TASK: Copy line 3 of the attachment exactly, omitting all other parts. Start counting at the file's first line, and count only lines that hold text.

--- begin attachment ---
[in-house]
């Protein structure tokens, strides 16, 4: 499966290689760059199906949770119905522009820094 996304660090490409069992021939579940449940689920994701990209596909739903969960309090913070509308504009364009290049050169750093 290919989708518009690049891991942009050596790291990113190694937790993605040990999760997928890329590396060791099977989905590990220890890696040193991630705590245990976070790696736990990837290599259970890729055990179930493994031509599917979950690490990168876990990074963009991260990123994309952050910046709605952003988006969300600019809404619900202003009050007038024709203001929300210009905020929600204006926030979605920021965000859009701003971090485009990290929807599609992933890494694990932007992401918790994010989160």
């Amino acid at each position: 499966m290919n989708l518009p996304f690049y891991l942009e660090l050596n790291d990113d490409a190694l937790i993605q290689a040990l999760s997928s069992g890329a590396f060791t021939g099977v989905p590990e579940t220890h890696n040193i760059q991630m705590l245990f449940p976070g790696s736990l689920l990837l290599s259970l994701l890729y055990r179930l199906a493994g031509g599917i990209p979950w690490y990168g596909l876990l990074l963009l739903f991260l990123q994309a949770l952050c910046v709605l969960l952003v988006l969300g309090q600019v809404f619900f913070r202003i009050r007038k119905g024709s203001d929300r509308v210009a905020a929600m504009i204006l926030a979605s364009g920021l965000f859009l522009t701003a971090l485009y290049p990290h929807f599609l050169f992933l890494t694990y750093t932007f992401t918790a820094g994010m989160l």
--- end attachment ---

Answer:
């Amino acid at each position: 499966m290919n989708l518009p996304f690049y891991l942009e660090l050596n790291d990113d490409a190694l937790i993605q290689a040990l999760s997928s069992g890329a590396f060791t021939g099977v989905p590990e579940t220890h890696n040193i760059q991630m705590l245990f449940p976070g790696s736990l689920l990837l290599s259970l994701l890729y055990r179930l199906a493994g031509g599917i990209p979950w690490y990168g596909l876990l990074l963009l739903f991260l990123q994309a949770l952050c910046v709605l969960l952003v988006l969300g309090q600019v809404f619900f913070r202003i009050r007038k119905g024709s203001d929300r509308v210009a905020a929600m504009i204006l926030a979605s364009g920021l965000f859009l522009t701003a971090l485009y290049p990290h929807f599609l050169f992933l890494t694990y750093t932007f992401t918790a820094g994010m989160l």